Don had severe osteoporosis due to no weight being exerted through his bones. His hips were the worst but hip replacements were impossible because there was no good bone to drill into to stabilise the joint. So Don sat for years bone to bone in hip joints and that pain was unbelievable. He certainly could feel pain, despite his quadriplegia. It used to horrify me to imagine him being turned over in bed by anyone who didn’t understand the fragility. I would always turn him so that there was a pillow between his knees hoping that this time the hip joint or a long bone didn’t snap or shear away. Too often nurses would be quite rough with him and responded to our admonishments as though we were being fussy. Some treated his serious problems too casually, like playing Russian Roulette with someone else’s body. His pain was managed but never totally alleviated with Physeptone (methadone) which enabled him to get out of bed at least but never really covered the pain. The bones in his feet were as fragile as like eggshells, and the fifth, sixth and seventh cervical vertebrae were fused together into one block, not separate bones. Cervical three and four were badly degenerated. He had constant pain in his shoulders and arms and head.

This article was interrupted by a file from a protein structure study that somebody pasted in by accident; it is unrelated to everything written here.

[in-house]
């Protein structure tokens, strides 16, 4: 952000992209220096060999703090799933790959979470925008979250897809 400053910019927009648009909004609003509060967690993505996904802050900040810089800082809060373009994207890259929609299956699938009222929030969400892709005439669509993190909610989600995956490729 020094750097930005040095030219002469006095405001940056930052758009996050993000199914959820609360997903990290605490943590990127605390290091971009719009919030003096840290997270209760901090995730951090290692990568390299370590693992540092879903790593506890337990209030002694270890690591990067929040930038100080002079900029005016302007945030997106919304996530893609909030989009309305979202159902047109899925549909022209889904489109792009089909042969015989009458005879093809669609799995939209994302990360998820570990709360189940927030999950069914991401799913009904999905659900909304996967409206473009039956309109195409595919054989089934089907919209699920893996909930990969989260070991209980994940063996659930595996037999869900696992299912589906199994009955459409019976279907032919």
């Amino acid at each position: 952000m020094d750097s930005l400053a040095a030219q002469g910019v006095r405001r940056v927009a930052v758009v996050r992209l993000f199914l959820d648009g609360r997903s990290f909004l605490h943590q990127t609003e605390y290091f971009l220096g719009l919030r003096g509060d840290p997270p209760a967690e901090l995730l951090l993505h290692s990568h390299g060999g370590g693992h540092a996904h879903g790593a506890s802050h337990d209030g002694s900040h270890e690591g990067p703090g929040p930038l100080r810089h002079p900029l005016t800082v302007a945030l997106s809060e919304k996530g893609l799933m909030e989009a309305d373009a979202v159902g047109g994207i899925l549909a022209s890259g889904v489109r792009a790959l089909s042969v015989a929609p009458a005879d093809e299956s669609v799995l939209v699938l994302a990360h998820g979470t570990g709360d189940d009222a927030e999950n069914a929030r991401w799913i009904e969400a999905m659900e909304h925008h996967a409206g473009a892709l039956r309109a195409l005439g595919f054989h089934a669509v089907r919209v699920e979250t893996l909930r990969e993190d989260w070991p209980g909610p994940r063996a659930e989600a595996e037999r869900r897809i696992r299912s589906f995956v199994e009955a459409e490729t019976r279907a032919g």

He had neuropathic or nerve pain which was present constantly for many years and I would sometimes hear him softly gasping when it got too bad. Poor Don.

I will mention this in more detail later when it's relevant but what most people don’t understand about Quadriplegics is that many Quads are hypersensitive to internal organ and tissue pain, but may not feel surface pain. For example, many times Don had blisters on his hand from resting it on things he was unaware were hot but yet often he would say that his kidneys felt like they were on fire..

Circulation was not good so we were careful not to let any infection take hold anywhere but mostly on hands and feet. Don lost all his teeth in the last two years of his life, caused by medication. Because of this, Don had a constantly dry mouth, which causes tooth decay. He had a Colostomy because of bowel problems caused by Quadriplegia. Most Quads have no peristalsis [the waves of involuntary muscle contractions that transport food, waste matter, or other contents through a tube-shaped organ such as the intestine] in the bowel. Without this bowel problems are common and uncomfortable. He was often in pain from this.